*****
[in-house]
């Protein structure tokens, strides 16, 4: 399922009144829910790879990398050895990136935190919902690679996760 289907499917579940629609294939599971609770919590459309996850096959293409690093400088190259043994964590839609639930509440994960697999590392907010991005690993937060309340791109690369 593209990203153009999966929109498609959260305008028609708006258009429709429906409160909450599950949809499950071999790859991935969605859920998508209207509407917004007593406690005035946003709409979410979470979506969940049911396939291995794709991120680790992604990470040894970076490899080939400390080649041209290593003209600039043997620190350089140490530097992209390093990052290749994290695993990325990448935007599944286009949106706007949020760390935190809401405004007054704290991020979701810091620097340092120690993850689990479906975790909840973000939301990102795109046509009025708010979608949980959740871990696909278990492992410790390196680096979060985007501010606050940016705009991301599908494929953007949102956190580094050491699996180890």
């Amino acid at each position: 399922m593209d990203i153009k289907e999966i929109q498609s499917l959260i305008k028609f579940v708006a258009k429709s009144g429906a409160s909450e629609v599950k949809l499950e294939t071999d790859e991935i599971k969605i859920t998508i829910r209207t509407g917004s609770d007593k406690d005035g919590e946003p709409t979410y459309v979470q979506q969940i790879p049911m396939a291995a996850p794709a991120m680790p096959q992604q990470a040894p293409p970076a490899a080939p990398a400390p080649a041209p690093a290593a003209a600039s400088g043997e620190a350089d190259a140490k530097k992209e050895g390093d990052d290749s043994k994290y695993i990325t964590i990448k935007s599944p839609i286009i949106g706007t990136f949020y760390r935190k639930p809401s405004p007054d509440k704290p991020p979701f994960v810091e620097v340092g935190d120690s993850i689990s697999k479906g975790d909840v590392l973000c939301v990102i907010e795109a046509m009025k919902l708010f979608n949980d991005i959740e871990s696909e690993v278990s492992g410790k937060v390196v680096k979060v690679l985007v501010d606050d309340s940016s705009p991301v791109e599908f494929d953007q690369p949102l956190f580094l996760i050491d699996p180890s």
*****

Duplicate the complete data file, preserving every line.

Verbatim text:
[in-house]
């Protein structure tokens, strides 16, 4: 399922009144829910790879990398050895990136935190919902690679996760 289907499917579940629609294939599971609770919590459309996850096959293409690093400088190259043994964590839609639930509440994960697999590392907010991005690993937060309340791109690369 593209990203153009999966929109498609959260305008028609708006258009429709429906409160909450599950949809499950071999790859991935969605859920998508209207509407917004007593406690005035946003709409979410979470979506969940049911396939291995794709991120680790992604990470040894970076490899080939400390080649041209290593003209600039043997620190350089140490530097992209390093990052290749994290695993990325990448935007599944286009949106706007949020760390935190809401405004007054704290991020979701810091620097340092120690993850689990479906975790909840973000939301990102795109046509009025708010979608949980959740871990696909278990492992410790390196680096979060985007501010606050940016705009991301599908494929953007949102956190580094050491699996180890």
């Amino acid at each position: 399922m593209d990203i153009k289907e999966i929109q498609s499917l959260i305008k028609f579940v708006a258009k429709s009144g429906a409160s909450e629609v599950k949809l499950e294939t071999d790859e991935i599971k969605i859920t998508i829910r209207t509407g917004s609770d007593k406690d005035g919590e946003p709409t979410y459309v979470q979506q969940i790879p049911m396939a291995a996850p794709a991120m680790p096959q992604q990470a040894p293409p970076a490899a080939p990398a400390p080649a041209p690093a290593a003209a600039s400088g043997e620190a350089d190259a140490k530097k992209e050895g390093d990052d290749s043994k994290y695993i990325t964590i990448k935007s599944p839609i286009i949106g706007t990136f949020y760390r935190k639930p809401s405004p007054d509440k704290p991020p979701f994960v810091e620097v340092g935190d120690s993850i689990s697999k479906g975790d909840v590392l973000c939301v990102i907010e795109a046509m009025k919902l708010f979608n949980d991005i959740e871990s696909e690993v278990s492992g410790k937060v390196v680096k979060v690679l985007v501010d606050d309340s940016s705009p991301v791109e599908f494929d953007q690369p949102l956190f580094l996760i050491d699996p180890s």